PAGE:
German firm launch KTM 790 Duke powered GP2R racer

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German specialist race bike builders Krämer Motorcycles have revealed that their latest GP2R machine, which uses KTM’s parallel-twin 790 Duke engine within an all-new trellis frame, will be available from spring 2020.

Alongside a new frame with adjustable steering head angle, the €29,990 (around £26,799) GP2R also receives work to the engine to achieve a larger displacement of 890cc, as well as fully-adjustable WP suspension.

A second 850cc version is also being developed to be eligible for the US club racing scene, with both machines gaining a programmable engine control system. 

Weighing just 140kg, the bike's revised engine is said to produce 128.2bhp and 73.8ftlb of torque. Upon request, this can be maintained via an exclusive 'Track Service Package' in collaboration with Swiss firm Speedbox, who can also store, service and transport your machine. What's more, technical support is also available during race meetings and training.

Unveiled to the public at Barber Motorsports Park Vintage Festival, Alabama, this latest bike follows the firm’s past success in developing the HKR EVO2 single-cylinder project, which used a KTM LC4 engine to win the European Supermono Championship twice.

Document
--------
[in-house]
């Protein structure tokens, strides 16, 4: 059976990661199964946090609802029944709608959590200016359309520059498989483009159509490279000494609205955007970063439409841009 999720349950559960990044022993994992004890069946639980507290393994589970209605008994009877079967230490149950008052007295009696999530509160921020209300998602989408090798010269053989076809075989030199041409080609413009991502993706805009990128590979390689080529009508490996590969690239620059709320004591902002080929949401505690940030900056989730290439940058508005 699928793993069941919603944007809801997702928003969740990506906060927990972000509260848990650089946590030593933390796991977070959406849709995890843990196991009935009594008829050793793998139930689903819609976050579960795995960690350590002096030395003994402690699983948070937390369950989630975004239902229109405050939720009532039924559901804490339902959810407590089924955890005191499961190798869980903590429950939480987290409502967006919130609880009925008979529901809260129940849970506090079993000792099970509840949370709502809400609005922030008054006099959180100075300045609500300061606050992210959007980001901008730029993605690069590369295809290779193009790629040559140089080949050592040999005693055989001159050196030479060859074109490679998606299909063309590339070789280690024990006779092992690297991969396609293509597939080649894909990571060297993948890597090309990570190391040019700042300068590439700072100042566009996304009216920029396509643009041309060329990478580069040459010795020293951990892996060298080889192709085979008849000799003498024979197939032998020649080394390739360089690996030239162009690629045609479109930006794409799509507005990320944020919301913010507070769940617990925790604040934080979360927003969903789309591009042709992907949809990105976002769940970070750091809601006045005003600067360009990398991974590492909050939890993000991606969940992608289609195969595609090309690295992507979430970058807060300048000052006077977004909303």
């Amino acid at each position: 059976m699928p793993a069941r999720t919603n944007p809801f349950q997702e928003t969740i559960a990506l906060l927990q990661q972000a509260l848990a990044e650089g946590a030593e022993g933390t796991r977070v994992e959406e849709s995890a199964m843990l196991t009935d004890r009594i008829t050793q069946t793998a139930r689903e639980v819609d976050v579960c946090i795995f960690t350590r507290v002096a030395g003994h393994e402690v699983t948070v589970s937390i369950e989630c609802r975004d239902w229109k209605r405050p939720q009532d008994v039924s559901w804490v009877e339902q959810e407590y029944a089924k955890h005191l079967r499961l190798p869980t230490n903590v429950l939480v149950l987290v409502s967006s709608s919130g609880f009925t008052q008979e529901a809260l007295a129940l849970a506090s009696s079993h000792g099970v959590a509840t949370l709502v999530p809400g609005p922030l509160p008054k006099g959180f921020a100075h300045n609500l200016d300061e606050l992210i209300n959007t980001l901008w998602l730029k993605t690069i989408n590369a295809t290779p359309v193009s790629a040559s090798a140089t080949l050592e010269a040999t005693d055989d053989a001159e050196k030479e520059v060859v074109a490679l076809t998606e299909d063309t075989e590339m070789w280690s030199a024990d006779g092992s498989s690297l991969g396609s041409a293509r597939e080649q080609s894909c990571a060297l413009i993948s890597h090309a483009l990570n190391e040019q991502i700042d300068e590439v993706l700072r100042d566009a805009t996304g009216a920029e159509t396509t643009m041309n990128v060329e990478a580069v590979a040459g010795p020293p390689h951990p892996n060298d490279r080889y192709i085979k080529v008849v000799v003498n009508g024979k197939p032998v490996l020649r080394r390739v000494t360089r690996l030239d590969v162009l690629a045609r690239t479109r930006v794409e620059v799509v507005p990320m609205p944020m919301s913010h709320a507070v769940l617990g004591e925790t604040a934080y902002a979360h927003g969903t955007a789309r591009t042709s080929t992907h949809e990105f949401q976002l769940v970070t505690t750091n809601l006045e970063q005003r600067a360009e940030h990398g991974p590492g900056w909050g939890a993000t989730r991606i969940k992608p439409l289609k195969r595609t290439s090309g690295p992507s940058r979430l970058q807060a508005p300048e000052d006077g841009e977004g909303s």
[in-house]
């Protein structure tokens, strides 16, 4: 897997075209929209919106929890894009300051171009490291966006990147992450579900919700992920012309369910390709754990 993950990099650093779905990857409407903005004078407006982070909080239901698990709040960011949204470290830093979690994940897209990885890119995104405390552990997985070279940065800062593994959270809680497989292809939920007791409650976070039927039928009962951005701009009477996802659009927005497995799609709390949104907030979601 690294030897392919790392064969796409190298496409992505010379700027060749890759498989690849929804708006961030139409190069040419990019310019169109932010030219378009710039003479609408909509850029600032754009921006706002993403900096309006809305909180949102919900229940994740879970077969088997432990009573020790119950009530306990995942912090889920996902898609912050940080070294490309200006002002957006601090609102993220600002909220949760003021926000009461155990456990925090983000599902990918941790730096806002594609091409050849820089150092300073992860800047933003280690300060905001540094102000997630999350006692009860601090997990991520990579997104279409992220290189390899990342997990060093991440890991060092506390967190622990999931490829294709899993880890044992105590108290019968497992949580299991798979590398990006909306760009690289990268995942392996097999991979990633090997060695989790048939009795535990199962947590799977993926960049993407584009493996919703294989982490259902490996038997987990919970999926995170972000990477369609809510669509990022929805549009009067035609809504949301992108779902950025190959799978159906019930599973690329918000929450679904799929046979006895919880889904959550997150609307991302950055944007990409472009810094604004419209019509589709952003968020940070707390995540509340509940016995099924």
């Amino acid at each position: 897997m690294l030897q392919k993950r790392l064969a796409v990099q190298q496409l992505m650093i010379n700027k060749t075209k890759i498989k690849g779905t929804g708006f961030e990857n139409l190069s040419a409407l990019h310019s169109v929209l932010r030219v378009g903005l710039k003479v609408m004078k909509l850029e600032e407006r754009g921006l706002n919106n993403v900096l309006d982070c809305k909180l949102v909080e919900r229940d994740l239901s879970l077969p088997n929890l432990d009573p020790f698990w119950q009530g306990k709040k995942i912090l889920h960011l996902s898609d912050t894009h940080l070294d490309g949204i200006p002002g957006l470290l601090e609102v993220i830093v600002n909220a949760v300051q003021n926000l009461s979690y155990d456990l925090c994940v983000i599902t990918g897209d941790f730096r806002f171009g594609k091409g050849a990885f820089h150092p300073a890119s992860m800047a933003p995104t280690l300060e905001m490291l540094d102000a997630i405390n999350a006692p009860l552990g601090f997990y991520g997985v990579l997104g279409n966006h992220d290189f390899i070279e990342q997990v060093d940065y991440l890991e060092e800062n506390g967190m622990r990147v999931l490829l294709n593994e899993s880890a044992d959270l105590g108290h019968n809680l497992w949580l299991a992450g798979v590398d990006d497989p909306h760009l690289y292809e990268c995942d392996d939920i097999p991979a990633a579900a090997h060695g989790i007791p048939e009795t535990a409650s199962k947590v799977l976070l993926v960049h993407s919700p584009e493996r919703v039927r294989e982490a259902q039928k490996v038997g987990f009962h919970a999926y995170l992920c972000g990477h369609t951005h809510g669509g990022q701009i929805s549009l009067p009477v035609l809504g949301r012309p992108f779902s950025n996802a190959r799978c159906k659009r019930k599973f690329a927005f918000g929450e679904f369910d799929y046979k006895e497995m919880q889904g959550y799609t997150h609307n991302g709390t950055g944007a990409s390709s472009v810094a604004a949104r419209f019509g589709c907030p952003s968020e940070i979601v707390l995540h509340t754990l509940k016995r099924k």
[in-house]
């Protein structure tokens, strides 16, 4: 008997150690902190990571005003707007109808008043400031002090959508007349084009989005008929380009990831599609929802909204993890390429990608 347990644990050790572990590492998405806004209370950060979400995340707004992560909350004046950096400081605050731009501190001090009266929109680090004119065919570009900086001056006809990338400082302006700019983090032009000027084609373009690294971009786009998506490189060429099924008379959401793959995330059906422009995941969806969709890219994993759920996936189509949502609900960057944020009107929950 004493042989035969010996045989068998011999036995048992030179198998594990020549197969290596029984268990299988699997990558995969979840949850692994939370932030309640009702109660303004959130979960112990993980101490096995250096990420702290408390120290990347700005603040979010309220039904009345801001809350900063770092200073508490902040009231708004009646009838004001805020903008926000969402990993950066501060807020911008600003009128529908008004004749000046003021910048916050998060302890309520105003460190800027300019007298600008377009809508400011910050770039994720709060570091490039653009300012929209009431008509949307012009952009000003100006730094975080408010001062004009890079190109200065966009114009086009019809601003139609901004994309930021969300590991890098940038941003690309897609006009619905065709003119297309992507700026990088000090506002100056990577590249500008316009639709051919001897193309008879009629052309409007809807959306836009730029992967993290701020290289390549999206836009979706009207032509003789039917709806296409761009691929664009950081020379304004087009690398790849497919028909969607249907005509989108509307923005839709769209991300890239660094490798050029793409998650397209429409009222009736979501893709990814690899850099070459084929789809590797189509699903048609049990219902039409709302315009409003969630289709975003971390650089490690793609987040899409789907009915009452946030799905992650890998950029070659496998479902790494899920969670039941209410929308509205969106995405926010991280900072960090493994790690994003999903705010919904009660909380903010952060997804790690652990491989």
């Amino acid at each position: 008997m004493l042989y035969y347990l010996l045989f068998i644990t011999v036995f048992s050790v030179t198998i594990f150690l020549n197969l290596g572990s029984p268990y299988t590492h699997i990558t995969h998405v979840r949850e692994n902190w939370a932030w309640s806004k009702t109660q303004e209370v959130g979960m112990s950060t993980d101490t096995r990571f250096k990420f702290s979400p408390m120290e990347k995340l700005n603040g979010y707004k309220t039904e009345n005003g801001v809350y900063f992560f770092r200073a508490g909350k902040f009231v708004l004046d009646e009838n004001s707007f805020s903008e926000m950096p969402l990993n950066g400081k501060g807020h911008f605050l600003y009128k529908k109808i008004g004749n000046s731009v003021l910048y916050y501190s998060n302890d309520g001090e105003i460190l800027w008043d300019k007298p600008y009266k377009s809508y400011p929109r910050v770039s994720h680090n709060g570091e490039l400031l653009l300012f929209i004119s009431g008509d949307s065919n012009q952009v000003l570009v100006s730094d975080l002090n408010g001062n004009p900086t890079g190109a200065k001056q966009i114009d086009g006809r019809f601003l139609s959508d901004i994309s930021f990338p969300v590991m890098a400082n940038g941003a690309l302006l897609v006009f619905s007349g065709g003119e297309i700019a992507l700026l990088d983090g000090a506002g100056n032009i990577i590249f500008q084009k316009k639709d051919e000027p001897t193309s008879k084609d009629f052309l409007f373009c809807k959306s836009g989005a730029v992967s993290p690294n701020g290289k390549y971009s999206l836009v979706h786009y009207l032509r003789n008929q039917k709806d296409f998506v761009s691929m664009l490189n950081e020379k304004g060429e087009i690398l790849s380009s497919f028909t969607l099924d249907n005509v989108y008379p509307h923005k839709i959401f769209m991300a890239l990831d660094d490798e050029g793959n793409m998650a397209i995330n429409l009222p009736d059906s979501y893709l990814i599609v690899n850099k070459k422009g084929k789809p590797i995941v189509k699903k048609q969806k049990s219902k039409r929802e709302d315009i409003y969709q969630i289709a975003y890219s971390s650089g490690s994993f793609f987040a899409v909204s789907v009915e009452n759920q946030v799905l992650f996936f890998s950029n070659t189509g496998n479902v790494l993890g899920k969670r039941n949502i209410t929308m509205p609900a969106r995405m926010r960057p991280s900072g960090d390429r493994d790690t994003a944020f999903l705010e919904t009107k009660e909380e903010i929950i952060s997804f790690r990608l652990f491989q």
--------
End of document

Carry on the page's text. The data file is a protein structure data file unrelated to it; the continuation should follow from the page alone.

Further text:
Speaking about the project in a statement last year, Owner of Krämer Motorcycles, Markus Krämer, said: "This is an important moment for our still young but already established company. It’s time to take the next step using the experience from the past five years.

"KTM, with its 790 Duke, offered an engine that was predestined to inspire us to go ahead with the 'GP2' project. Our know-how in construction and our production competence assured we were able to develop a fantastic racing bike based on the twin-cylinder concept."

For some added individuality, those who order a bike before October 1, 2019 are able to choose the colour of both the frame and the entire fairing set at no extra cost.

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Dan Sutherland

By Dan Sutherland

Senior Writer (motorcycling), sportsbike nut, currently riding a FireBlade